Blackburn was dreadful in his first AAA start this year, allowing five earned runs in three innings pitched.  But it was just one start before the trade.  Blackburn’s still only 24 this season, and he’s maybe only a few adjustments from being a major league caliber pitcher.

The guy the Giants got, De La Rosa, also appears to have talent.  He had a solid season in the Class A Sally League last year at the age of twenty, most notable for a .330 on-base percentage, which is certainly acceptable for a middle infielder.

De La Rosa got off to a horrible start to 2017 at Down East (Kinston) in the Class A+ Carolina League (3 for 28, but two doubles and five walks), and the Giants have sent him back to their Sally League franchise in Augusta.  It’s entirely possible the Rangers gave up on him too soon also, although I would like my chances with Blackburn better, since he’s much closer to the major leagues.

Let’s hope they both ultimately make it to the Show.

MLB Teams Should Develop Two-Way Stars

March 18, 2017

Baseball America recently published its list of its top ten prospects for the 2017 Amateur Draft.  The top two players, high school star Hunter Greene and Louisville 1B/P Brendan McKay are described as two-way stars (offense and defense) who the drafting teams will probably develop as pitchers.

I wish MLB teams and the players themselves would be more willing to develop the players as two-way stars, like Japan’s Shohei Otani.  There is a certain logic to what I am saying, at least so far as those prospects who are developed as pitchers in pro baseball.  Because pitchers are so susceptible to arm injuries, developing the player at least in part as a position player is basically a kind of insurance policy, since if he blows out his arm, he could still prove to be a major league hitter.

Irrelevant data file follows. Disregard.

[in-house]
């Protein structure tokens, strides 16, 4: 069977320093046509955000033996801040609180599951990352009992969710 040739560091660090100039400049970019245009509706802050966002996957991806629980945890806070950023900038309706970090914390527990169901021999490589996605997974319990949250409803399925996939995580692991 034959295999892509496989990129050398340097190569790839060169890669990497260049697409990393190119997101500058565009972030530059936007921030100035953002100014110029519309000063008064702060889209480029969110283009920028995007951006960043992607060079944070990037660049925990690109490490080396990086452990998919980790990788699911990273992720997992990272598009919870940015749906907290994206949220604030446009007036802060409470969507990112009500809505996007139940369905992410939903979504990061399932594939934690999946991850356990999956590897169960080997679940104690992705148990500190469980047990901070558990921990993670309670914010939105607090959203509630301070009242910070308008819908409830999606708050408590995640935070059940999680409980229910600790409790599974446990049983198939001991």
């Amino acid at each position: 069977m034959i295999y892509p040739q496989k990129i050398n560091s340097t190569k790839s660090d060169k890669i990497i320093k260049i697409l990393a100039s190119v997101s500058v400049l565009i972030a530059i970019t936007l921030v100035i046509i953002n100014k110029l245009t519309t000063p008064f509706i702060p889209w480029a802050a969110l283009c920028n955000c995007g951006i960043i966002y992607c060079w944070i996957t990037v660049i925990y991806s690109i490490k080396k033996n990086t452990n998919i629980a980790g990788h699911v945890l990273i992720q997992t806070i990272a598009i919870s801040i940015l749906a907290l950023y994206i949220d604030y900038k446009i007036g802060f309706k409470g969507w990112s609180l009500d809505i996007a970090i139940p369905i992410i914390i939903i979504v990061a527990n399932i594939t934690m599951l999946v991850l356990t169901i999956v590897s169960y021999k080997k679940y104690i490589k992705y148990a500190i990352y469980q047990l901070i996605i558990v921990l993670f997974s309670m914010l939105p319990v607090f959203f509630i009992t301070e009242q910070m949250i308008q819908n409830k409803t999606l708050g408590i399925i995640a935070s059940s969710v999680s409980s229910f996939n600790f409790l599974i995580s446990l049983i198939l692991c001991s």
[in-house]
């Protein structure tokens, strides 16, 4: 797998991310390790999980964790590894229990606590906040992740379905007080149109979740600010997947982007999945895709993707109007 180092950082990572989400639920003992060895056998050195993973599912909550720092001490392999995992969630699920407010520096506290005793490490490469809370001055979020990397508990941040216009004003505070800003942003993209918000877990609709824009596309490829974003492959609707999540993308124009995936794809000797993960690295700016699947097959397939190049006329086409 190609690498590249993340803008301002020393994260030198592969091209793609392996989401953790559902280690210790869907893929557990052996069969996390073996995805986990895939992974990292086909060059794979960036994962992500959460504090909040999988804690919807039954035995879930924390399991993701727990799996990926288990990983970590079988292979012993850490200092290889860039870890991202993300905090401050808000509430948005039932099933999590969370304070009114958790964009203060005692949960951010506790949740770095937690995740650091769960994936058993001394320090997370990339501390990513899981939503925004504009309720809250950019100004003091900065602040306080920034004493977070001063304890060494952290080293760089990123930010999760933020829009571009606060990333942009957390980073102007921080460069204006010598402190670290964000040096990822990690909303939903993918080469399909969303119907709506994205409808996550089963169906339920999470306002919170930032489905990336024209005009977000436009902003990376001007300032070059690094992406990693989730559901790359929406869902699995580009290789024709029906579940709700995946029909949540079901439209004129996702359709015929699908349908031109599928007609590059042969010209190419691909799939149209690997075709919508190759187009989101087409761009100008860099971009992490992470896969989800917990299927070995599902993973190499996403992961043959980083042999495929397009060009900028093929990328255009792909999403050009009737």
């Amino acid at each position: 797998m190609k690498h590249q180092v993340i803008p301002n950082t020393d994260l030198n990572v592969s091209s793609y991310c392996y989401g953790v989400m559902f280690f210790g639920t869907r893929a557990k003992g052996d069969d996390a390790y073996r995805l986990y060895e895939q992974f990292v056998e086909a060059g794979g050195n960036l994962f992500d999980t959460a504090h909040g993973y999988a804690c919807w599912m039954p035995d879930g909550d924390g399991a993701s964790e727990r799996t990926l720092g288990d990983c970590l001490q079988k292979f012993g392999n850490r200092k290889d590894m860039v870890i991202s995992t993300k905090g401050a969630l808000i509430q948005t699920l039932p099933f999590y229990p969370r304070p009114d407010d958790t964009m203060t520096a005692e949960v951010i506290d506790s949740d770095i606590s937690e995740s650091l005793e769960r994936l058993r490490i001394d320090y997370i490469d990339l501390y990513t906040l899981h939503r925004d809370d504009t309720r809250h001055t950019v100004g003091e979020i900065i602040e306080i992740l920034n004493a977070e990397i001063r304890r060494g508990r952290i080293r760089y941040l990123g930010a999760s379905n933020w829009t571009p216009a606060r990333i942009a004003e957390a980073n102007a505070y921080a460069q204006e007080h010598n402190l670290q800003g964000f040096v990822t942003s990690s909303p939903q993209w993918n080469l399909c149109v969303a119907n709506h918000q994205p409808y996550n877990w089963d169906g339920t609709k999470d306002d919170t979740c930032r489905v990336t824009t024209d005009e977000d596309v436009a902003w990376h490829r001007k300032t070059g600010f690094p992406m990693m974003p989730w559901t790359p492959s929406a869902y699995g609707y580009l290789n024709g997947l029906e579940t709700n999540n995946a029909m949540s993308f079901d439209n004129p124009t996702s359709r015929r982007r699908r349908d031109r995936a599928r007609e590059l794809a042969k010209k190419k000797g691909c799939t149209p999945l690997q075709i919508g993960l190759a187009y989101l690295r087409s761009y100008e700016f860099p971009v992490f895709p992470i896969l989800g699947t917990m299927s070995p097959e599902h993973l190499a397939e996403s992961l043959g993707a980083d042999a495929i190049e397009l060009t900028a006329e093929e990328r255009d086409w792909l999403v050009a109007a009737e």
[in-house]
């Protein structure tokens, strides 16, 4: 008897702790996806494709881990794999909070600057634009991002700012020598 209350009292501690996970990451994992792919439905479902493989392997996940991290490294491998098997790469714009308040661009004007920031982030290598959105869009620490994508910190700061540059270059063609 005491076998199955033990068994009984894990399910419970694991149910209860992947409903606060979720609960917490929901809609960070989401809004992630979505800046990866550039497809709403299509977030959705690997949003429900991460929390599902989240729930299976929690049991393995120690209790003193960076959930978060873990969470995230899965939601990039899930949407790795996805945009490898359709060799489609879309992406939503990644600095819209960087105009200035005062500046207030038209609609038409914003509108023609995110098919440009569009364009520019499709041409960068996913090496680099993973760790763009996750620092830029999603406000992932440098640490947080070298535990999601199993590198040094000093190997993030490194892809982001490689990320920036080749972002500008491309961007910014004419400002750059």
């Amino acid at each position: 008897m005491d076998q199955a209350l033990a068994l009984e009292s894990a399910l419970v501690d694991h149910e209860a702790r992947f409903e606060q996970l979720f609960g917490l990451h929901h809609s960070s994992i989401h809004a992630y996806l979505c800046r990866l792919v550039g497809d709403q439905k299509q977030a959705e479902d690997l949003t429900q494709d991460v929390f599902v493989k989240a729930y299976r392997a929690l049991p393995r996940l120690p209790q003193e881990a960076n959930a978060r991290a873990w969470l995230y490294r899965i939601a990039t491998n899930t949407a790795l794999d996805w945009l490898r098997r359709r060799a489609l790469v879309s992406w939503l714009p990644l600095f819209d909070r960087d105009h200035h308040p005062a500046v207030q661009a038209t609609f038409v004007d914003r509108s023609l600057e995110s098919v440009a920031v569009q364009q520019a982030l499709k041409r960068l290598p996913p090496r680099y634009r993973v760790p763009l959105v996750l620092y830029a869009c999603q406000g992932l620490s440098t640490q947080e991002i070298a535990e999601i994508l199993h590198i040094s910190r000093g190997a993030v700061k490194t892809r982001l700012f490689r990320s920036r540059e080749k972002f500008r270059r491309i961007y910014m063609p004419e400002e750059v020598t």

In the case of Greene and McKay, their talent levels as baseball players are probably so high that they could potentially develop into stars either as pitchers or afield.  If the player quickly proves in the low minors that the player’s professional potential is as one or the other, you haven’t lost much but committing a minor league season or two to doing double duty.

MLB teams and amateur players don’t typically do so for a number of reasons.  The teams quickly decide how they like the youngster better and train him toward that narrow goal.  That’s what they based their 1st round draft pick on.